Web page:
An interesting line of thought has emerged this week – a mini-meme, if you will – about the Georgia-Tennessee game which suggests as Boise State went with Kellen Moore’s passing success in the opener, so can Tennessee with Tyler Bray. (Even Todd Grantham sort of went there.) Here’s Year2’s succinct analysis:
… The good news for UT heading into the Georgia game is that passing is largely what brought Georgia down in its one decisive loss. Kellen Moore completed over 82.4% of his passes versus the Red and Black, the best mark of his career against anyone other than San Jose State. He basically passed the Broncos to a win with Martin having his least effective game of the season. Moore averaged 7.68 yards per pass and had 261 yards total; the Bulldogs’ other three opponents averaged just 5.09 yards per pass and didn’t top 157 yards in a game.
So if it’s possible to pass to victory against UGA’s resurrected defense, Bray certainly has the ability to do it. If you’re going to be unbalanced on offense, that’s how you want to be when facing Georgia…
Ah, our old friend balance. I presume that Year2 is referring to balance there in the Mike Bobo sense, that is, being able to both run and throw the ball in roughly equal measure. But there’s also the Mike Leach definition of balance, which is all about spreading the ball around.
… To me, a balanced offense is one where each skill position touches the ball, and every position contributes to the offensive output. There is nothing balanced about running it 50 percent of the time and throwing it 50 percent of the time if you are only utilizing two or three offensive skill positions and only attacking part of the field… [Emphasis added.]
The problem for Tennessee is that I’m not sure how well they can measure up under either definition. Year2 notes that UT is going to have to run the ball better against the Dawgs than Boise State did, but that’s a fairly tall order for an offense that’s currently ranked a woeful 98th nationally in rushing (and remember that stat’s been compiled against the likes of Montana, Cincinnati and Buffalo). And as for spreading the ball around, go back and take a look at Bill Connelly’s handy spreadsheet on passing targets: Da’Rick Rogers and Mychal Rivera have almost half of Bray’s passes thrown their way.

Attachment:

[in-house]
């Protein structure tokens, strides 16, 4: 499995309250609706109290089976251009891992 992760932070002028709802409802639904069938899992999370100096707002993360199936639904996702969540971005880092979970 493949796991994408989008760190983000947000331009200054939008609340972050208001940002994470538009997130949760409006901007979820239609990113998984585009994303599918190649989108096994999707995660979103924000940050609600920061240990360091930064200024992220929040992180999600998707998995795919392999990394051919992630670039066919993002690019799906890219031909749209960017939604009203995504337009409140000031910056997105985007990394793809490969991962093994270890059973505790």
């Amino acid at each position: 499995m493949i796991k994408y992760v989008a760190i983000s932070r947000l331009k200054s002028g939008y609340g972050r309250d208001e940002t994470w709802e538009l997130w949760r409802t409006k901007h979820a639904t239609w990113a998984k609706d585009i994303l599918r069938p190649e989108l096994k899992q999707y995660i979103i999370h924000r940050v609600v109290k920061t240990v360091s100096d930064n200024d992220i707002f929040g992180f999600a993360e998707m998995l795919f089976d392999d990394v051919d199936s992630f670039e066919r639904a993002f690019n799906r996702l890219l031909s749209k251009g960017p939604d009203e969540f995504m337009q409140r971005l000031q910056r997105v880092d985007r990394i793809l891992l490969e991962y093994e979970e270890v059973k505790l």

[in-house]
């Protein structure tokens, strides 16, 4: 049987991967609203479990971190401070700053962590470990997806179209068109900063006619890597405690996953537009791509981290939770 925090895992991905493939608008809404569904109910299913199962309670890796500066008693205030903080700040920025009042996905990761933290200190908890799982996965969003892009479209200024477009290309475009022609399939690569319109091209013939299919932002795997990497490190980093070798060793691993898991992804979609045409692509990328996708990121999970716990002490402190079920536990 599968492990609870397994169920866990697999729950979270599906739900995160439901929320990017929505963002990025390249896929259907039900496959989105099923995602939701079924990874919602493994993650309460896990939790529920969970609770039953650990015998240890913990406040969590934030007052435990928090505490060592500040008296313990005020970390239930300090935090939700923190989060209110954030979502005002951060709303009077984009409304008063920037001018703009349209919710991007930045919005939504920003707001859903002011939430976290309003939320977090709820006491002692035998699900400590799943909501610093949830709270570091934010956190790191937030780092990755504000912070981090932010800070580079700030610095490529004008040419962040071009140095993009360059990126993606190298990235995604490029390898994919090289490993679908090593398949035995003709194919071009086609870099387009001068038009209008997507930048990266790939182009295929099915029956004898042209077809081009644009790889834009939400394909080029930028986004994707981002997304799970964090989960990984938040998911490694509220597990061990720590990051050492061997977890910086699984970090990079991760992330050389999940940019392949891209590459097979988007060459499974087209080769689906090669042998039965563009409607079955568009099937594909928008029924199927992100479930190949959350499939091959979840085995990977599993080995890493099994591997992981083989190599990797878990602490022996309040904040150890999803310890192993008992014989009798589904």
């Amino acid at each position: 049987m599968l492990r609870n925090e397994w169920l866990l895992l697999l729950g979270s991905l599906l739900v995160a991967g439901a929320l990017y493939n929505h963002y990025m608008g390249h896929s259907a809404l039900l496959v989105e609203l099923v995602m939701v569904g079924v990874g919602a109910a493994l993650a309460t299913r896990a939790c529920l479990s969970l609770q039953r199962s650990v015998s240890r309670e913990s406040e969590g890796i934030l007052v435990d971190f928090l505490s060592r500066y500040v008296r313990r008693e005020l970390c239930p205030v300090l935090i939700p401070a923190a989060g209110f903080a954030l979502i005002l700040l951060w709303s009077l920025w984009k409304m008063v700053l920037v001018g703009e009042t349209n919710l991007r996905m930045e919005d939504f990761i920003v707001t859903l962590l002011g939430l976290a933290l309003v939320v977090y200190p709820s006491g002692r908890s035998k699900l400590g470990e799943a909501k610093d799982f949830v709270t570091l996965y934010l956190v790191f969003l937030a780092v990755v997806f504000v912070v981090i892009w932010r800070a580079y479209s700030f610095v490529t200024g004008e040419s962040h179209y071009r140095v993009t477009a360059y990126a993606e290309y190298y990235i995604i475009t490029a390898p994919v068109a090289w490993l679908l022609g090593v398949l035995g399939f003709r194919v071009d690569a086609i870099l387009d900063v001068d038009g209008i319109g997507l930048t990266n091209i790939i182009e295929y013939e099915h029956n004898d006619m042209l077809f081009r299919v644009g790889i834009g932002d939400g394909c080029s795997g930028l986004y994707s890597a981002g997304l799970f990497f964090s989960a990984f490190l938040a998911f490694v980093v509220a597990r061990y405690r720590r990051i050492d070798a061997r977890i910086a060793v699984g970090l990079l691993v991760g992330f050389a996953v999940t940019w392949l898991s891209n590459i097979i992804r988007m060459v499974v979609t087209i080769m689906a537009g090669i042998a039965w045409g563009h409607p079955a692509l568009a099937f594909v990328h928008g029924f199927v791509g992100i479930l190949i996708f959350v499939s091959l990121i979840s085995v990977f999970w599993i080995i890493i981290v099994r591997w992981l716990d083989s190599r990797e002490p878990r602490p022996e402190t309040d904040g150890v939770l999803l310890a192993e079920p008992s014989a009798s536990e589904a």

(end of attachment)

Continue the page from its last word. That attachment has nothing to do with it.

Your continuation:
There are a few other reasons I’m skeptical the comparison holds up. The most obvious one is experience. Moore looked every inch the savvy four-year starter as he carved the Georgia secondary up; Saturday night will mark Bray’s tenth start. Bray may be precocious, but that gap still means something.
There’s also the matter of adjustments. After Moore threw his one interception of the game, Boise State abandoned its deep passing game and settled for picking Georgia’s zone apart with quick timing passes that were devastatingly effective. Moore completed a whopping 82.4% of his pass attempts, but only at a 7.7 ypa clip. Tennessee, on the other hand, likes to stretch the field more with its passing attack, which makes sense given Bray’s arm strength and Rogers’ and Hunter’s talents. For the season, UT is averaging better than 9 yards per attempt. The only game the Vols played this season in which they failed to exceed Moore’s ypa rate against Georgia, they lost. So I’m not convinced that emulating Moore in that regard is something that Bray will be totally comfortable doing.
Finally, personnel. The loss of Justin Hunter is a huge one for Tennessee, both in terms of the loss of production, but also in terms of how UT replaces that going forward. Buffalo may have been stupid enough to presume that Rogers didn’t need much extra attention, but I doubt that Grantham and Lakatos are going to make the same mistake. And on the other side of the ball, there’s Bacarri Rambo, who was suspended for the opener. Now I’m not blind enough to pretend that the quality of opposition has been similar since then, but the passer ratings for Georgia’s opponents still tell quite a tale: Boise State, 170.07; South Carolina, 85.50 (a season low); Coastal Carolina, 61.99; Mississippi, 79.39 (second lowest mark of the season); Mississippi State, 85.43 (also a season low). Clearly, Georgia’s passing defense has taken a step up since Rambo was inserted back into the starting eleven.
None of this is to say that Georgia is a lock tomorrow night. We’ve seen too many flaky things this year to feel comfortable about that. (Speaking of flaky, how about this: Tennessee has fumbled fourteen times in four games, only losing four, and Georgia has fumbled twelve times in five games, only losing three. That’s a lot of luck.) But I’m not so sure Bray will be as big a threat as Moore proved to be. And between that and Tennessee not having the Broncos’ defensive line on the field, Georgia’s got a decent shot to reverse its recent misfortunes in Knoxville.
By the way, since I use his site so often, it’s only fair to mention that Marty at cfbstats.com is having a pledge drive. If you find his site as invaluable as I do, you might want to throw a little love his way.